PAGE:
Speaking Wednesday to the Brisbane Mining Club, Kloppers cited Queensland's "almost unparalleled resource base" of both energy coal and metallurgical coal.
While those resources will provide "substantial" opportunity in the decades ahead, Kloppers said, "the heavy cost of taxes, royalties, declining productivity and a strong Australian dollar means that further investment to grow these operations is much less likely."
Amid falling commodity prices, BHP has cut jobs and suspended production at its Norwich Park and Gregory coal mines in Queensland and delayed expansion plans for its Peak Downs coal mine, also in Queensland.
BHP has also scrapped its $30 billion expansion of the Olympic Dam copper and uranium mine project in South Australia.
Kloppers pointed to the cyclical nature of the mining industry, which he said had experienced unprecedented growth, fueled by the industrialization and urbanization of China.
But China's rapid rise drove key commodity prices like iron ore and coal to levels in the last decade which would not be repeated, he said.
"What we can instead expect is demand growth at more predictable and sustainable levels and more moderated pricing,'' he said.
In an apparent reference to new mining taxes, Kloppers said that it is "particularly unfortunate" that these costs are increasing at a time when industry profitability is declining.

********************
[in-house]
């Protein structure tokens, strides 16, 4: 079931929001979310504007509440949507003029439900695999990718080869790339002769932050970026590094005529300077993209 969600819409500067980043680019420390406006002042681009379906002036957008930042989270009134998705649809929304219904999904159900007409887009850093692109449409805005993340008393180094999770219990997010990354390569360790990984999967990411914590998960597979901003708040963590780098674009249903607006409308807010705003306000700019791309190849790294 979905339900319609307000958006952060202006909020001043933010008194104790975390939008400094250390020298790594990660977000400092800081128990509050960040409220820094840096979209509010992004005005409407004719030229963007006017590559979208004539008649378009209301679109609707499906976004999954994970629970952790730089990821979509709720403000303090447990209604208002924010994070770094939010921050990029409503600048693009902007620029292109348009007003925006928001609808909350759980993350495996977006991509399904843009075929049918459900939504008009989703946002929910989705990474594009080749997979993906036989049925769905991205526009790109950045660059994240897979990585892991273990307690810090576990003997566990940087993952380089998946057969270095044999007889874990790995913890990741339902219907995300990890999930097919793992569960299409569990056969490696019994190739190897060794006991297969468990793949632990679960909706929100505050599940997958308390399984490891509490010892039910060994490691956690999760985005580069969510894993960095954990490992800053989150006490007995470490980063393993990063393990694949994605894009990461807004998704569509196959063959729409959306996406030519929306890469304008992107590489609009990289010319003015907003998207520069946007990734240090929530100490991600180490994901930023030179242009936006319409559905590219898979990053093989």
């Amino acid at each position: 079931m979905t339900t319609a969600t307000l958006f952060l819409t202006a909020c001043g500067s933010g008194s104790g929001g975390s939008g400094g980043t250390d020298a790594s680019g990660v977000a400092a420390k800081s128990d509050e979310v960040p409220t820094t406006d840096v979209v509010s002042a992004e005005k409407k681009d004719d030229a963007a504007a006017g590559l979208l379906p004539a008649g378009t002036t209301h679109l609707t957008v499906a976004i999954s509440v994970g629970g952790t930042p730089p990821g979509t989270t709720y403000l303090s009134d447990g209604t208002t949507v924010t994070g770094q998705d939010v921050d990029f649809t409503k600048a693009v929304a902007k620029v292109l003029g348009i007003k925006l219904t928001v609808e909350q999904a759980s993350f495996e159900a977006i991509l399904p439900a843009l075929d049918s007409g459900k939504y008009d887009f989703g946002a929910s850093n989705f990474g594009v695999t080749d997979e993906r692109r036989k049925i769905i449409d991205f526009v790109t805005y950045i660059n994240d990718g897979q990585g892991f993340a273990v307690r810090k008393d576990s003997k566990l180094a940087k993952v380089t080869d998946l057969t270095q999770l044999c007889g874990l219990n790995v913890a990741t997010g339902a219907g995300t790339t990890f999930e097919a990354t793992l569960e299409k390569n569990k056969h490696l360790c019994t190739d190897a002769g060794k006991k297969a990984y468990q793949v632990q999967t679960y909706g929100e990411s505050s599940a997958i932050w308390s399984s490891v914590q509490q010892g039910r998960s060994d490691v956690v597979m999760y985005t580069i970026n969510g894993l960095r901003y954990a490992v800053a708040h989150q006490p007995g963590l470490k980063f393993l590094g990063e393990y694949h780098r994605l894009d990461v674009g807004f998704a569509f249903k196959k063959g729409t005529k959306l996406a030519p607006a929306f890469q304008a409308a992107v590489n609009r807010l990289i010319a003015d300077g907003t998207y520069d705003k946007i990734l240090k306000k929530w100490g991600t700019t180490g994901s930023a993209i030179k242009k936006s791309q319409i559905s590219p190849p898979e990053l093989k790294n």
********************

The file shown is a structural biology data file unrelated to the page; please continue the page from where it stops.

Queensland's tax on coal royalties that took effect on Oct. 1 and the federal government's tax on coal and iron ore began in July.
''The next round of minerals investments in Australia will, almost without exception, be captured only if costs are decreased and productivity is improved. Companies and governments need to work in partnership towards attracting the next rounds of investments," Kloppers said.
Separately, the Queensland Resources Council said this week that a survey of the state 's coal company chief executives shows that they expect to cut costs in response to the increase in coal royalties.
Cost-cutting measures, the executives said, would include job cuts, including employees and contractors, as well as cuts in exploration expenditures.
The new royalty rates, coupled with company income tax rates, gives Queensland "the dubious honor of being the highest taxing coal jurisdiction globally," said the council's chief executive Michael Roche in a statement.
"While the current difficulties for the industry are part of the normal cycle, albeit exacerbated by a stubbornly high Australian dollar, issues such as increasing royalties and threats of further federal taxation increases do nothing to encourage continued investment in Australia's resources sector," Roche said.